TCS Daily


Not Arrogance but Genius

By Sean Gabb - June 21, 2004 12:00 AM

When Tony Blair returned to London after signing the European Constitution, he was accused of arrogance by the leader of the UK Independence Party. There is truth in the accusation. After all, it is barely a week since the various Euroskeptic parties in Britain received more than 50 percent of the vote in the European elections. More than arrogant, though, it is probably an act of strategic genius.

Undoubtedly, the Constitution is not popular in Britain. Though the Europhiles insist it is just a tidying up exercise, it is suspected -- and probably rightly -- to be the charter for a United States of Europe. But this does not mean that signing it was an act of political madness for Tony Blair. Before it can be ratified by Parliament, there must be a referendum. This will be next year, or the year after -- almost certainly after the next election. Before then, it may be rejected in another referendum elsewhere, or something else may intervene to stop the thing from ever coming into force. If not, Blair may no longer be prime minister, and this will be a problem for his successor. Until the British referendum, though, the government can insist on refusing to discuss the particulars of the Constitution, instead talking vaguely of its alleged merits and promising full discussion at the proper time.

Until the referendum, therefore, the debate will not be between those for and those against the Constitution, but among the various groups opposed to it. The government and the UK Independence Party are agreed that Britain must either accept the ever-closer union desired by the other member states or leave the EU. We either accept the deal as it is offered or we walk away. There is no middle position. The Conservatives under Michael Howard insist that it is possible to reject the Constitution and remain inside the European Union. So convinced of this do the Conservatives seem to be that any elected Conservative who breaks ranks and calls for even a discussion of withdrawal may face expulsion from the party.

We do not need to decided for ourselves which position is right. We need only realize that the Conservatives and UKIP will now join in furious debate over which position is right. The Europhiles can sit back and watch the Euroskeptics tear each other apart. If they still have any by the time of the referendum, they will use up their remaining energies on competing with each other for the majority of state funding.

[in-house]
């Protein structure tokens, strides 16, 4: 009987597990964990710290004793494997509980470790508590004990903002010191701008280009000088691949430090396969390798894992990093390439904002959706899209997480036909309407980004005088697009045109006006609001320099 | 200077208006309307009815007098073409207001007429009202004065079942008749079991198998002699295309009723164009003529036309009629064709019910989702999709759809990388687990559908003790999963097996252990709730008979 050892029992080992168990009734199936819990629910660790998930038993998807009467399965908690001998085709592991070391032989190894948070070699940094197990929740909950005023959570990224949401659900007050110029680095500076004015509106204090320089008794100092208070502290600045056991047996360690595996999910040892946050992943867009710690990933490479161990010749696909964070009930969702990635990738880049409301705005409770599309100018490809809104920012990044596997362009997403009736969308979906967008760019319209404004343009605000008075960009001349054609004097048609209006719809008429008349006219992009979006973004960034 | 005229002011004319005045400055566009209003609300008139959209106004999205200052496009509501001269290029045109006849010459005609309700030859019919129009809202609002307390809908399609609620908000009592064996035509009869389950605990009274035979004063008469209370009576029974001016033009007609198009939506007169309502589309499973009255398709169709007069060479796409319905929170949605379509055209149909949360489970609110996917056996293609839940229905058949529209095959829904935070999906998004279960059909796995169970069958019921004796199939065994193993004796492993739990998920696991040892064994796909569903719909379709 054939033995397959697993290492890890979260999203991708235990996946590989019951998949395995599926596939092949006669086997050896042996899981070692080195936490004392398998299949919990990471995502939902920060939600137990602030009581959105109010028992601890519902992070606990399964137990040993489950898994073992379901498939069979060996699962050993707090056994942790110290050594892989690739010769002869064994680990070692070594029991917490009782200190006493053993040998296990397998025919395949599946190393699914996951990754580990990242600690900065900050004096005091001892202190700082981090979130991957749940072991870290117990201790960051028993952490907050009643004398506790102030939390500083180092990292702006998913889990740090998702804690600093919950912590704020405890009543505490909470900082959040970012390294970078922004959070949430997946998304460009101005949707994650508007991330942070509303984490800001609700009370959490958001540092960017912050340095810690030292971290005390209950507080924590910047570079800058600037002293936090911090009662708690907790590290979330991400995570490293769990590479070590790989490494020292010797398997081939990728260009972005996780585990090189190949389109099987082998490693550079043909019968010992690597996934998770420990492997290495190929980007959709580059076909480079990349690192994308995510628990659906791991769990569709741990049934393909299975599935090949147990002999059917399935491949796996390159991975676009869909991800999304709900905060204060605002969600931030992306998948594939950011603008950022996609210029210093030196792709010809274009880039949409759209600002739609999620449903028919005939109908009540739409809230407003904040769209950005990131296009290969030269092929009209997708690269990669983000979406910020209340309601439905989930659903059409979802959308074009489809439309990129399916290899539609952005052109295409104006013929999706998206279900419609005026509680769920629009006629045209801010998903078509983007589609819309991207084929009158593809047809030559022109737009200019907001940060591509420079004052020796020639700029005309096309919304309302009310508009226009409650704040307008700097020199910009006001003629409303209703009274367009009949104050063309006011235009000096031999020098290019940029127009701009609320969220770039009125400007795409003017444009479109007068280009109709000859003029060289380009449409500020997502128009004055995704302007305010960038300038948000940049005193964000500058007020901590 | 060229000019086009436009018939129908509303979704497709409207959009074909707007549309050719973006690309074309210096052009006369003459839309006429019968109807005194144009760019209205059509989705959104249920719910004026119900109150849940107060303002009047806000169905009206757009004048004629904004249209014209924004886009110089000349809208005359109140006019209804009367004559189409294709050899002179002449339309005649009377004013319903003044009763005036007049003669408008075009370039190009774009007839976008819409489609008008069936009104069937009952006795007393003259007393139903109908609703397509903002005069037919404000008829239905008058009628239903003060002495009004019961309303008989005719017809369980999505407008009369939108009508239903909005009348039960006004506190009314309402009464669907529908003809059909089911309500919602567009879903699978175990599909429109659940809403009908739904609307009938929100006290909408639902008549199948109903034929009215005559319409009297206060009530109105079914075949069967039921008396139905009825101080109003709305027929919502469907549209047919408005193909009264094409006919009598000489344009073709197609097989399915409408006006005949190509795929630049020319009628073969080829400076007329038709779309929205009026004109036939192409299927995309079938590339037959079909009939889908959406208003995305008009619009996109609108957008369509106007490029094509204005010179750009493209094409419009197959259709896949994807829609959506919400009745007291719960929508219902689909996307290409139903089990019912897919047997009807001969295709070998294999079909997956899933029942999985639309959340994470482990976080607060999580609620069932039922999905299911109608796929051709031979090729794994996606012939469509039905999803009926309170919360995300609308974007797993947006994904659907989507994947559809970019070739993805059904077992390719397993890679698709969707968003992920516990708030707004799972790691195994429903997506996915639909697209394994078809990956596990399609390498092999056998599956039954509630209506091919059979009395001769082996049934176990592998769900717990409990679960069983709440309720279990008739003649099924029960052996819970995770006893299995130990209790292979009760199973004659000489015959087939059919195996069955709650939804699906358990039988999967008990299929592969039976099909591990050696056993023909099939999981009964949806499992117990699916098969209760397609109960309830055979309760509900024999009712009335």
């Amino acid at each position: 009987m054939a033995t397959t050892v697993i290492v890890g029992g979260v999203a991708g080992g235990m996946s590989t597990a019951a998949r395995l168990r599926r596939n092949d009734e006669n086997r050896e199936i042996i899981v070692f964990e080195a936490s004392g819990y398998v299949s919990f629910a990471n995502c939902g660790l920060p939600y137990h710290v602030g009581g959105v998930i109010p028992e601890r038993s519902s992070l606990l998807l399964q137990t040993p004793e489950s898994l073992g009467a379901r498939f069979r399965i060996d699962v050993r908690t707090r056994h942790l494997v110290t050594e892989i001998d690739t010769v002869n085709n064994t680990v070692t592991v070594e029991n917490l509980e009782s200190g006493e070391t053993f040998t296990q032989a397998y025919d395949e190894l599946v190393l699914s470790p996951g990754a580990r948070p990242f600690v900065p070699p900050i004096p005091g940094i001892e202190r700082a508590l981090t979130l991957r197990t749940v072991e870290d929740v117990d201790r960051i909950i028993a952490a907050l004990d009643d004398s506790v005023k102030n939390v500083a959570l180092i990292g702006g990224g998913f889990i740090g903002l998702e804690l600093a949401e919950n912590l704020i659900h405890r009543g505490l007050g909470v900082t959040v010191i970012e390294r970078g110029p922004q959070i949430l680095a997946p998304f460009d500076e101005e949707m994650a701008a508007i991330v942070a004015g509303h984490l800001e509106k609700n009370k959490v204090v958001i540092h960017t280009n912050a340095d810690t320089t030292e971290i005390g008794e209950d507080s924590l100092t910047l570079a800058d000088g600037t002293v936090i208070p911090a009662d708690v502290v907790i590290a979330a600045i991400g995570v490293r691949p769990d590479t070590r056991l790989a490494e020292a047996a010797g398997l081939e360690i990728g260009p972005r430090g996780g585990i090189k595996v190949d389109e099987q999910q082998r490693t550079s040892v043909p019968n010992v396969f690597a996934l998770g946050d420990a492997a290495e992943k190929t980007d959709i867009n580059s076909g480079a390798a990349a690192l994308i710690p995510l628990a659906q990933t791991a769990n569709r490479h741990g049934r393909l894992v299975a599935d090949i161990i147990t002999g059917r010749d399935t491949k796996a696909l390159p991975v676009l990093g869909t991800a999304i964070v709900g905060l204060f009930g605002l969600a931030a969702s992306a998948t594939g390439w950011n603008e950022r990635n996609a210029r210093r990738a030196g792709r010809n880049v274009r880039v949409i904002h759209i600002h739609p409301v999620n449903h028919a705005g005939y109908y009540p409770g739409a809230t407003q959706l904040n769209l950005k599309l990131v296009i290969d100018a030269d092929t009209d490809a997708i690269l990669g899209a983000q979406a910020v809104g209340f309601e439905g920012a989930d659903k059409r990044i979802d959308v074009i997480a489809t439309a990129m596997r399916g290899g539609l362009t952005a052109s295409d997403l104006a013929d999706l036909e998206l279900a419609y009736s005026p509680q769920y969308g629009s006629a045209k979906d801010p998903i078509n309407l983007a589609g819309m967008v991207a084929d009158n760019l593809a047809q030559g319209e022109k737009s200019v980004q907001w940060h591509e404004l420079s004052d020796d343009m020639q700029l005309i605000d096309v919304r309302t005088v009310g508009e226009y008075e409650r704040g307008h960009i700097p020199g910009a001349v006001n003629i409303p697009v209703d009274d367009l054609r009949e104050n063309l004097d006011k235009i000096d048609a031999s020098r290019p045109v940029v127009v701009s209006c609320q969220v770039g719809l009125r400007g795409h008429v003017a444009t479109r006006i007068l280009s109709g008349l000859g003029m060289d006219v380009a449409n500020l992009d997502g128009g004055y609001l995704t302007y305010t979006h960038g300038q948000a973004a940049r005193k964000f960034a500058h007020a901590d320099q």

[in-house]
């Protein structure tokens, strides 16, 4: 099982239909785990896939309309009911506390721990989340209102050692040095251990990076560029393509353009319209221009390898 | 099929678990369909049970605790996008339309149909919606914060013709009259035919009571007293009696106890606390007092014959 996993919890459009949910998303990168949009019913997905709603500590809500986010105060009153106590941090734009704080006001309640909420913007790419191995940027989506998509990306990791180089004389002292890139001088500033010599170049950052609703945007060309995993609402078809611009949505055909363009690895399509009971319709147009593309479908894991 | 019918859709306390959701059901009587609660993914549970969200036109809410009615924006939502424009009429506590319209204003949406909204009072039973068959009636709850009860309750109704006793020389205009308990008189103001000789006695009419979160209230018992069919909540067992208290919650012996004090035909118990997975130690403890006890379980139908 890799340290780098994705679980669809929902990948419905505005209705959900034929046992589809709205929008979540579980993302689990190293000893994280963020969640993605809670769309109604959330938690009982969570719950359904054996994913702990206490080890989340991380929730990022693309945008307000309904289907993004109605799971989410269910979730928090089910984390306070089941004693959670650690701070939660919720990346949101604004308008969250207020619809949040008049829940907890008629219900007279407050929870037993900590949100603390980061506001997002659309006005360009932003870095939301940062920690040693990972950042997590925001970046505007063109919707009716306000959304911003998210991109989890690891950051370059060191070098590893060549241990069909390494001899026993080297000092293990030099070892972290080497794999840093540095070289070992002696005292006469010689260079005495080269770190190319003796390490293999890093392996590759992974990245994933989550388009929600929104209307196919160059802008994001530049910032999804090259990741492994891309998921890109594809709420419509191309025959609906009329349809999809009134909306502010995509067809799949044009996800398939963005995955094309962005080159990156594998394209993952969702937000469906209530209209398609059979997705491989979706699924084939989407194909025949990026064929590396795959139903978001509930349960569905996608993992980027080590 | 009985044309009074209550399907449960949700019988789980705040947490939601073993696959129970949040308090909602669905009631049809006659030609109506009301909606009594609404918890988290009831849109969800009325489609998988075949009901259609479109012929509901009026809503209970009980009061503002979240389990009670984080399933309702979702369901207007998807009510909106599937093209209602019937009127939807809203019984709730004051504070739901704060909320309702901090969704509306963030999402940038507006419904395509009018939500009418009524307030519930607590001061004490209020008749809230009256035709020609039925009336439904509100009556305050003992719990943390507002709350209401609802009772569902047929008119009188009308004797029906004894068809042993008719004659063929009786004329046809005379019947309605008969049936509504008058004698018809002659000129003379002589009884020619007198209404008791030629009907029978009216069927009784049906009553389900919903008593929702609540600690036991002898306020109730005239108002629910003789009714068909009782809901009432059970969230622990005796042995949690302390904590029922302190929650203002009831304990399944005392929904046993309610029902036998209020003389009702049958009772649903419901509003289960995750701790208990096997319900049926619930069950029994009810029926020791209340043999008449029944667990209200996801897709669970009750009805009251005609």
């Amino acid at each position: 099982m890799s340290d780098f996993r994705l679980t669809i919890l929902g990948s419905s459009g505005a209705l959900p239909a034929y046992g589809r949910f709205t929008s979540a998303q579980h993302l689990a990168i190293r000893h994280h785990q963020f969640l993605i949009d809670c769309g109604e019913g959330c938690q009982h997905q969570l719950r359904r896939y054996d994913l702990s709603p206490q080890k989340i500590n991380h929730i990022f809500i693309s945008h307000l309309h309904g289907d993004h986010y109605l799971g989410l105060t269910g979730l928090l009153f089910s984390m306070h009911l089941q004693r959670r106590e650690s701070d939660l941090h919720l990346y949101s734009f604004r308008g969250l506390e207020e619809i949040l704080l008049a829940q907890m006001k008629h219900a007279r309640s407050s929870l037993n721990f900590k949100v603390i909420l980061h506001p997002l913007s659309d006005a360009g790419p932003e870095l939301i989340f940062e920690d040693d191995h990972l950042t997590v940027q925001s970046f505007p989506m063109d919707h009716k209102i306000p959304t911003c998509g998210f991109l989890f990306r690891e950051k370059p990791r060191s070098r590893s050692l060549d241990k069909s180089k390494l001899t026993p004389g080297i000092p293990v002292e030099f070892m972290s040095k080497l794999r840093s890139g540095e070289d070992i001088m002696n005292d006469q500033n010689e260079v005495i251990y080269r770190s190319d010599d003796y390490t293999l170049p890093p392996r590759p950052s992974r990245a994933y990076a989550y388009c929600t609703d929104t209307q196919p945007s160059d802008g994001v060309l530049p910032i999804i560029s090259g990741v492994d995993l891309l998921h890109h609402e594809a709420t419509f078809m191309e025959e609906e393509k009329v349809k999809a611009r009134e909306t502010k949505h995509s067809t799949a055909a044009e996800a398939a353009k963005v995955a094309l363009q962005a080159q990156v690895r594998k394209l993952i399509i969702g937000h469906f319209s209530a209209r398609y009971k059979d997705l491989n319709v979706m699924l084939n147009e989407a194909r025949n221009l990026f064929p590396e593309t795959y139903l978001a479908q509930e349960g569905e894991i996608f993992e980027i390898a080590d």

Tony Blair leads the minority in the debate over Europe. His great advantage is that he leads a united minority. There are Europhiles who will find the Constitution as he has had it watered down a disappointment. Nevertheless they will accept it as a step towards what they want. But he may now face a majority so fractured that his minority will be able to prevail. At the very least, he can look forward to a quiet life on the European front for the remainder of his time in office.

Divide and conquer -- that is how great leaders win their battles.

Probably nothing will be done by the Euroskeptics to counter this. But what could be done, assuming more strategic intelligence on their side than has ever so far been apparent? The answer is simple. It may be that the Conservatives are technically right in their claim that Britain can reject the Constitution and stay inside the European Union. But the emergence of UKIP as a party of hard-core Euroskeptics makes it political lunacy to keep up the claim. Howard's only chance of forcing the prime minister into a personal catastrophe over Europe, and of becoming premier himself, is to drop the claim. How he does this without losing too much political face is for him to decide -- and, whatever he cannot do, changing principles at the drop of a hat is one of the qualifications for political leadership. The Conservatives must close the dangerous gap that has opened within the Euroskeptic movement. They must find some way of making it clear that they will consider withdrawal as a serious option.

Of course, this involves a big risk. For all the talk of a Euroskeptic breakthrough in the European elections, barely 10 percent of the entire electorate voted for a party advocating outright withdrawal. It may be that much less than a majority of those voting in the next general election will really want to withdraw. Against this risk, though, is the certainty that the Euroskeptic movement in general and the Conservative Party in particular will fragment over the next few months, leaving the Europhiles able to do as they will.

In the next ten days, we shall see if Michael Howard is the man to beat Tony Blair -- or just another failed contender, like all the other Conservative leaders since Margaret Thatcher.


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